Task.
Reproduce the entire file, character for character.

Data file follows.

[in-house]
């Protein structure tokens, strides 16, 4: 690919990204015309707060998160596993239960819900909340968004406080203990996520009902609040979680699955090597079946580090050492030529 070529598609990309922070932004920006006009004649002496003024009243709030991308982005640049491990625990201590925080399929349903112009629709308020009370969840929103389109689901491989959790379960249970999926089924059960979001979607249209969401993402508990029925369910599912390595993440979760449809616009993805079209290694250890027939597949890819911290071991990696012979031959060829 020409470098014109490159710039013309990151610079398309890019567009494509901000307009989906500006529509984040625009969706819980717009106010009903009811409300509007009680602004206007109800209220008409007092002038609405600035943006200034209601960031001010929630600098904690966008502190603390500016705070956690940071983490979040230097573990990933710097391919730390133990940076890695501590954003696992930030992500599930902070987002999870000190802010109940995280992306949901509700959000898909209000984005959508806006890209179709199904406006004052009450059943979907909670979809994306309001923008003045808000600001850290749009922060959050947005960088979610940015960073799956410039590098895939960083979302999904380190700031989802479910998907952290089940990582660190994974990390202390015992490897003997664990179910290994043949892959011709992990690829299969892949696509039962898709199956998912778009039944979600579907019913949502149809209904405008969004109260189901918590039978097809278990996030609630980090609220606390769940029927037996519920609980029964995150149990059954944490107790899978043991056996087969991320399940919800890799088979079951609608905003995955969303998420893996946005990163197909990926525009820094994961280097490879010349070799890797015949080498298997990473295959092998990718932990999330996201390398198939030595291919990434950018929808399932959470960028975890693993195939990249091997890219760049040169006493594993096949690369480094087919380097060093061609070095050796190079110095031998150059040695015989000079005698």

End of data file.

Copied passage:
[in-house]
């Protein structure tokens, strides 16, 4: 690919990204015309707060998160596993239960819900909340968004406080203990996520009902609040979680699955090597079946580090050492030529 070529598609990309922070932004920006006009004649002496003024009243709030991308982005640049491990625990201590925080399929349903112009629709308020009370969840929103389109689901491989959790379960249970999926089924059960979001979607249209969401993402508990029925369910599912390595993440979760449809616009993805079209290694250890027939597949890819911290071991990696012979031959060829 020409470098014109490159710039013309990151610079398309890019567009494509901000307009989906500006529509984040625009969706819980717009106010009903009811409300509007009680602004206007109800209220008409007092002038609405600035943006200034209601960031001010929630600098904690966008502190603390500016705070956690940071983490979040230097573990990933710097391919730390133990940076890695501590954003696992930030992500599930902070987002999870000190802010109940995280992306949901509700959000898909209000984005959508806006890209179709199904406006004052009450059943979907909670979809994306309001923008003045808000600001850290749009922060959050947005960088979610940015960073799956410039590098895939960083979302999904380190700031989802479910998907952290089940990582660190994974990390202390015992490897003997664990179910290994043949892959011709992990690829299969892949696509039962898709199956998912778009039944979600579907019913949502149809209904405008969004109260189901918590039978097809278990996030609630980090609220606390769940029927037996519920609980029964995150149990059954944490107790899978043991056996087969991320399940919800890799088979079951609608905003995955969303998420893996946005990163197909990926525009820094994961280097490879010349070799890797015949080498298997990473295959092998990718932990999330996201390398198939030595291919990434950018929808399932959470960028975890693993195939990249091997890219760049040169006493594993096949690369480094087919380097060093061609070095050796190079110095031998150059040695015989000079005698």